Economic Casualties: How U.S. Foreign Policy Undermines Trade, Growth, and Liberty

Economic Casualties: How U.S. Foreign Policy Undermines Trade, Growth, and Liberty

Economic Casualties: How U.S. Foreign Policy Undermines Trade, Growth, and Liberty

Economic Casualties: How U.S. Foreign Policy Undermines Trade, Growth, and Liberty

Synopsis

On a broad front, from high-tech export controls to unilateral sanctions, the U.S. government is curbing the freedom of Americans to trade, invest, and communicate with the rest of the world-all in the name of questionable foreign policy goals. In this book, a number of distinguished experts examine the cost these controls impose on individual liberty and economin opportunity.

Excerpt

Economic sanctions have become one of the most frequently employed means of carrying out U.S. foreign policy. Sanctions are imposed to control the spread of advanced technology to terrorists or military aggressors, or to punish countries whose political systems, military activities, or human rights records are repugnant to us. Everyone agrees that democracy and human rights are good things, and that nuclear war, terrorism, and torture are bad things. the controversy about whether and when to employ economic sanctions is not about these shared values; rather, it is a disagreement about how best to match means to ends.

The essays in this book lay out the evidence that economic sanctions are not effective instruments of foreign policy, and that the economics and humanitarian costs of sanctions outweigh their benefits. the contributors draw on their expert knowledge of the potential for evading restrictions, the difficulty of reconciling restrictions with the unhampered deployment of advanced technology such as encryption and digital cash, and the impact of sanctions on U.S. business and our trading partners abroad. Their comments offer key insights into the conditions necessary for the success of economic sanctions, the wisdom of export controls, problems with money laundering laws and unilateral sanctions, and human rights issues. the papers were first presented at the Cato Institute’s Global Commerce Conference, “Collateral Damage: the Economic Costs of U.S. Foreign Policy,” held in Washington on June 23, 1998. the substance of Richard Cheney’s paper was given as the luncheon address. the paper by Robert A. Sirico was first presented at a Cato Policy Forum on May 27, 1998. All papers have been updated for 1999.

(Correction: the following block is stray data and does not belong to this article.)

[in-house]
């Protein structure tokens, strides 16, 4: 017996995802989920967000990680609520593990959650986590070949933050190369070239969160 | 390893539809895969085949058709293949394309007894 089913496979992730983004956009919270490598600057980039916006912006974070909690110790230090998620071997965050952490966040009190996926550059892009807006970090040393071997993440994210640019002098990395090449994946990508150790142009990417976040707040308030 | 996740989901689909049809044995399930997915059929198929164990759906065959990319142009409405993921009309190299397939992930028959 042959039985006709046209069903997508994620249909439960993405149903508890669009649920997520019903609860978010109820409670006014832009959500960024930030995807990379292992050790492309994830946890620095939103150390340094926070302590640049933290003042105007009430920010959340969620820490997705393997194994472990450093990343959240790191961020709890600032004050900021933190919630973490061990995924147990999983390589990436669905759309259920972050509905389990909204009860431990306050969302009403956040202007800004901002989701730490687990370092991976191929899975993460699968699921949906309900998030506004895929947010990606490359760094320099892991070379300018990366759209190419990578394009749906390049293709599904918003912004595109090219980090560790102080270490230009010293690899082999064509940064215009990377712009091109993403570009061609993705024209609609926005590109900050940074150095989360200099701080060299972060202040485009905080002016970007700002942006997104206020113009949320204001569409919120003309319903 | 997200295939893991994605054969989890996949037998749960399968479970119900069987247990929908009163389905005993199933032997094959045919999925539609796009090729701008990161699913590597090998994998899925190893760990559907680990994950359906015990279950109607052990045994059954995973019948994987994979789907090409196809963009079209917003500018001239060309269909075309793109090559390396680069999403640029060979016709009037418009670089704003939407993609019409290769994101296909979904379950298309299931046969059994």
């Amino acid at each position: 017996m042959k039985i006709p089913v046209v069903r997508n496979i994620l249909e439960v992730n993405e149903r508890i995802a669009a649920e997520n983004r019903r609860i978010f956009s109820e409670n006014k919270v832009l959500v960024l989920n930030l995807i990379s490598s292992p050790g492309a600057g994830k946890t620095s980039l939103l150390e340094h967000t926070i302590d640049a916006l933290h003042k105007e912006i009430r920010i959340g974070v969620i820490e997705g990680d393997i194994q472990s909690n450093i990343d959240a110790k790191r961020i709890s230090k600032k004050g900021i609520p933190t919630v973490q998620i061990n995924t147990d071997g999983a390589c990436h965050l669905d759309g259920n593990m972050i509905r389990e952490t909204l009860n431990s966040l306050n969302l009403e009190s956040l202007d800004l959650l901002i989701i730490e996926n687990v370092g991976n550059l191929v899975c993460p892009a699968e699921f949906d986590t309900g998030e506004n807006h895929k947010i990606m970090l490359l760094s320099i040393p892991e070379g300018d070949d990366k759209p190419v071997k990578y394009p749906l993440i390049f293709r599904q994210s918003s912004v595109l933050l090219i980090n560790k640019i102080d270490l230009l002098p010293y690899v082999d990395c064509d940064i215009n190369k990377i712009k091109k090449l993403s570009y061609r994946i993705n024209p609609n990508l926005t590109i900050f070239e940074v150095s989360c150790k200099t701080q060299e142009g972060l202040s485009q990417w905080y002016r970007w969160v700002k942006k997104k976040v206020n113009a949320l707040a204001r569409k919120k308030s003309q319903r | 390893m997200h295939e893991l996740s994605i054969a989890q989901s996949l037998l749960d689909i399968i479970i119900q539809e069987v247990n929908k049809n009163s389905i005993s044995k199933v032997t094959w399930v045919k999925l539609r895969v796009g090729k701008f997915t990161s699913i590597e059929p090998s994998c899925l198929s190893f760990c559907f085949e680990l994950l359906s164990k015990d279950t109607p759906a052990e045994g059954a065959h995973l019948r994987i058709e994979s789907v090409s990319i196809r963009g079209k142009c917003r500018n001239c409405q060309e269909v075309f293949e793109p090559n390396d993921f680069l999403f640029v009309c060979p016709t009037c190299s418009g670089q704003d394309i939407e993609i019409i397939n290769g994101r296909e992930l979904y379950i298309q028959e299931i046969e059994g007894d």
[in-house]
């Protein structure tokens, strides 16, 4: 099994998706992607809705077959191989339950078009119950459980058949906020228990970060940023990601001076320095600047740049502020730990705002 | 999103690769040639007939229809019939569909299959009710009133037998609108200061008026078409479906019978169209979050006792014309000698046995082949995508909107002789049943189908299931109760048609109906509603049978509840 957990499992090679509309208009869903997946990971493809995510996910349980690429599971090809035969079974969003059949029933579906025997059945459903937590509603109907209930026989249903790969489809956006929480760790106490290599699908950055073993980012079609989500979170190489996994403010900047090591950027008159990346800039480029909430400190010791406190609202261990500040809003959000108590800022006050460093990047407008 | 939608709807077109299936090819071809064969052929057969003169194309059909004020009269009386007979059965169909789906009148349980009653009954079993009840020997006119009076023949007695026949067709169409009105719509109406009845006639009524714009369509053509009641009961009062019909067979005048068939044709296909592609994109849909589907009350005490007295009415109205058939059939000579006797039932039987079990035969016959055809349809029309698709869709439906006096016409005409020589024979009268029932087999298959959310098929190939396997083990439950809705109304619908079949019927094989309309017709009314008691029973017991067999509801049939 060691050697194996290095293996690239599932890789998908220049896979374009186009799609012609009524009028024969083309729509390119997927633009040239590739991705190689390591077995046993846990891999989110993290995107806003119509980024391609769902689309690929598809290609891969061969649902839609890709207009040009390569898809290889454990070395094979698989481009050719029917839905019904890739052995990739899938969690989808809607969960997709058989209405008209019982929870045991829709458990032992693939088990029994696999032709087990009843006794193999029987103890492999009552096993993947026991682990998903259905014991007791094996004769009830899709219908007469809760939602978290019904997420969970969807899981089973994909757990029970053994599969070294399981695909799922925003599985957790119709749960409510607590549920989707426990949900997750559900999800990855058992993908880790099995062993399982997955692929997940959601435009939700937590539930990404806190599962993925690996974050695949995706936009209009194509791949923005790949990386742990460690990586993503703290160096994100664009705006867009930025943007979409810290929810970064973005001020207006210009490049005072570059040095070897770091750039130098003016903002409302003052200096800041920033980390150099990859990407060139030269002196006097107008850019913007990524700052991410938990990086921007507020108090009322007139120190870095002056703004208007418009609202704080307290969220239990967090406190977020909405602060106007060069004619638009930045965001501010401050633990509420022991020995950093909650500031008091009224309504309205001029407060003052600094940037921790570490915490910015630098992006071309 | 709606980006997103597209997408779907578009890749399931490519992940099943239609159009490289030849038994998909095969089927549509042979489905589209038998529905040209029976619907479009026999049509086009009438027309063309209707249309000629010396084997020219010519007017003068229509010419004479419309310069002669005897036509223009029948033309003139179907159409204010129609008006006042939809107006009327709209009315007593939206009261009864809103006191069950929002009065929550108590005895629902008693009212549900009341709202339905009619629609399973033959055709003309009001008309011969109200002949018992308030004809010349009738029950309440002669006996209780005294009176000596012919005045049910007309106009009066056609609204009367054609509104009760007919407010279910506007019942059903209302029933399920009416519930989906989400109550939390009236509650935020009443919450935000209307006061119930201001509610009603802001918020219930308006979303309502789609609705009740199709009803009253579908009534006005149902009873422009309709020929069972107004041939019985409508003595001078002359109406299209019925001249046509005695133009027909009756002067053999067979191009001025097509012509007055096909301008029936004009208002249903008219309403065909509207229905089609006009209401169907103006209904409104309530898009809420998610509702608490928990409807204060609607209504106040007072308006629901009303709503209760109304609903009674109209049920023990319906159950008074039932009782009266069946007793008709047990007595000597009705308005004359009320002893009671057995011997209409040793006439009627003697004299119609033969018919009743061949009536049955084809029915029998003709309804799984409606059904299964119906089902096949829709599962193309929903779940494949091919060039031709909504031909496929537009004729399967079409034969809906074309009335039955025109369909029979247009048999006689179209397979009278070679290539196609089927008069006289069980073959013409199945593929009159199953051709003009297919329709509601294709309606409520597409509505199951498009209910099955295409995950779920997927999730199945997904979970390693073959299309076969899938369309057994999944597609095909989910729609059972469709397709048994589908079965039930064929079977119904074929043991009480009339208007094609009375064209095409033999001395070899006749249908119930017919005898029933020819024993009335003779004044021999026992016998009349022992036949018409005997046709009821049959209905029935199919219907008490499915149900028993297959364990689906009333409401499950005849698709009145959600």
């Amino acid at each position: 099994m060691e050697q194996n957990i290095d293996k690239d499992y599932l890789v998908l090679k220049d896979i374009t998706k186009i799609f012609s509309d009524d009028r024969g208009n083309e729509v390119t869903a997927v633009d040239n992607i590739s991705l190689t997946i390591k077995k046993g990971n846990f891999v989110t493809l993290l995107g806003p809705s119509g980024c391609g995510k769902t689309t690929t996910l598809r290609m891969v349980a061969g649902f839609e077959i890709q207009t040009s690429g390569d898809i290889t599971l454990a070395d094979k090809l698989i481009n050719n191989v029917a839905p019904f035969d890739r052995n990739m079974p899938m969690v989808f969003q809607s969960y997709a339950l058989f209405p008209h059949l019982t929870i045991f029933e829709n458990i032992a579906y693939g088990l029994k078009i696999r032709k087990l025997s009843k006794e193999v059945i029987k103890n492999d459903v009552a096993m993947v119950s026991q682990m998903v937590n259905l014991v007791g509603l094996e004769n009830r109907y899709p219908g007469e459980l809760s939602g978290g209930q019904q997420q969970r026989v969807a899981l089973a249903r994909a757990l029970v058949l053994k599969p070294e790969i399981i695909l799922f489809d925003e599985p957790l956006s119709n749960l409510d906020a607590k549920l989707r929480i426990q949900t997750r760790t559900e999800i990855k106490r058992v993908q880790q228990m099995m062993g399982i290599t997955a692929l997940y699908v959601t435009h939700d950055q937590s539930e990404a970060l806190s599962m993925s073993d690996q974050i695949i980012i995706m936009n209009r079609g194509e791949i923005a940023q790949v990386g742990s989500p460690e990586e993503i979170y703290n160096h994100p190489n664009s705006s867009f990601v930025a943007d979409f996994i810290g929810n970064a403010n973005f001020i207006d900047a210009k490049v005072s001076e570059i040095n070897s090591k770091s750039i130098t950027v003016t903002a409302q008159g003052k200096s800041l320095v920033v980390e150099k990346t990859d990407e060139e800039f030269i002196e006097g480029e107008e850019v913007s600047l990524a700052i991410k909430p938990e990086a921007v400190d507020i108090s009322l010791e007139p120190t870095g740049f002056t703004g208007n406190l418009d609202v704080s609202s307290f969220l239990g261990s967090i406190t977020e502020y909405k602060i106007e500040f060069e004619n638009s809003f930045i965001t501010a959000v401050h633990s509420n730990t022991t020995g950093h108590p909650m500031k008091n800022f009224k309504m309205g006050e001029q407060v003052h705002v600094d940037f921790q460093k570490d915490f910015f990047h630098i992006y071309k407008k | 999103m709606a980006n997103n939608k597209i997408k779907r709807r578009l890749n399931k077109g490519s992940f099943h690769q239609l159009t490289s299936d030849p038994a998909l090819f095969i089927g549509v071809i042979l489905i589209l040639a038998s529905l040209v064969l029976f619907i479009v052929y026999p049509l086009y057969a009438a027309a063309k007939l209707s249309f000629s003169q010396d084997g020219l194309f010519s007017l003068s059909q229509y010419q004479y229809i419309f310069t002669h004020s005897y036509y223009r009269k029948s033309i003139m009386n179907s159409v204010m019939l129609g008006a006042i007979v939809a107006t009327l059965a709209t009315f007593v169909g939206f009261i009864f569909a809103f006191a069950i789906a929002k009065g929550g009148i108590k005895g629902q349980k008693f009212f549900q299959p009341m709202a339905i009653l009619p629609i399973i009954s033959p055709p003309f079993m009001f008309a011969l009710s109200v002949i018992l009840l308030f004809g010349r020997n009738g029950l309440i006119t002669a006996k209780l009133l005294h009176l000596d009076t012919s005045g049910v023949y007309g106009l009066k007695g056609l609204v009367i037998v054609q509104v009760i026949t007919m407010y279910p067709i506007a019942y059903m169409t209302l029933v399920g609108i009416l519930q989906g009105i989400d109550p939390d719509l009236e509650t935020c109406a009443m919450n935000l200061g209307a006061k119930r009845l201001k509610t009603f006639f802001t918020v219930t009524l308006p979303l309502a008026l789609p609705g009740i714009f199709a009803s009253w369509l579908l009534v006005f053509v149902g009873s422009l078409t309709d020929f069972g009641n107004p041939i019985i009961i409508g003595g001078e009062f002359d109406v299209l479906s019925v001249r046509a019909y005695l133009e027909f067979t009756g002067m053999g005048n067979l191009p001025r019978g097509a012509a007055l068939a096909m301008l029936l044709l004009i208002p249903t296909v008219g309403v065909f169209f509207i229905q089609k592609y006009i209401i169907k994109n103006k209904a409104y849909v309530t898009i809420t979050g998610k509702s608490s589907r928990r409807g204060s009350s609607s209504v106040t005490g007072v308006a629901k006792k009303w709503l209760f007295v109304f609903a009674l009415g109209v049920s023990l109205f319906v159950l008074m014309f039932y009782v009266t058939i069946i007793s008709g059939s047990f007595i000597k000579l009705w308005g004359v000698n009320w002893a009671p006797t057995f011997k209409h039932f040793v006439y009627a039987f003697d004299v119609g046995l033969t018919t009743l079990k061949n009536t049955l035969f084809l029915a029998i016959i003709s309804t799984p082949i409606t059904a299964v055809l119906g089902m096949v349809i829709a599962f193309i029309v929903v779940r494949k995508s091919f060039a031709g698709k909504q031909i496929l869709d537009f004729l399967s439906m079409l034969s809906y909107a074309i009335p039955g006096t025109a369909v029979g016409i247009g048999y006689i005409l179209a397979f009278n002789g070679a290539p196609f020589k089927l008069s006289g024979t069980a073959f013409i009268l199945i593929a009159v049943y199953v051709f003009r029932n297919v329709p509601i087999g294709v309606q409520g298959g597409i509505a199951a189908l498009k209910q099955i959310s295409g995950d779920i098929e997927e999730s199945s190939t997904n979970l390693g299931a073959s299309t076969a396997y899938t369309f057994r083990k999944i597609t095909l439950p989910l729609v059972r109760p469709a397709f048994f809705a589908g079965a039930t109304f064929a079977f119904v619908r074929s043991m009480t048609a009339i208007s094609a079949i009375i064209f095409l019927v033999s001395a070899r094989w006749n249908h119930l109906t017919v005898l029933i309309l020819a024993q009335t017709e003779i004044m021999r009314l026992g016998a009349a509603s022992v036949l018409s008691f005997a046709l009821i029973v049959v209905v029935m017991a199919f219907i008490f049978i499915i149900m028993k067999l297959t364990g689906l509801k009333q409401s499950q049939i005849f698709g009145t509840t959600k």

We thank all the contributors for their hard work in preparing, updating, and editing these papers for publication. Also, special thanks to David Lampo and Elizabeth Kaplan of the Cato Institute for guiding the book through the publication process. Last but not least, we thank Ed Crane and David Boaz for their intellectual and moral guidance.

Solveig Singleton and Daniel T. Griswold . . .

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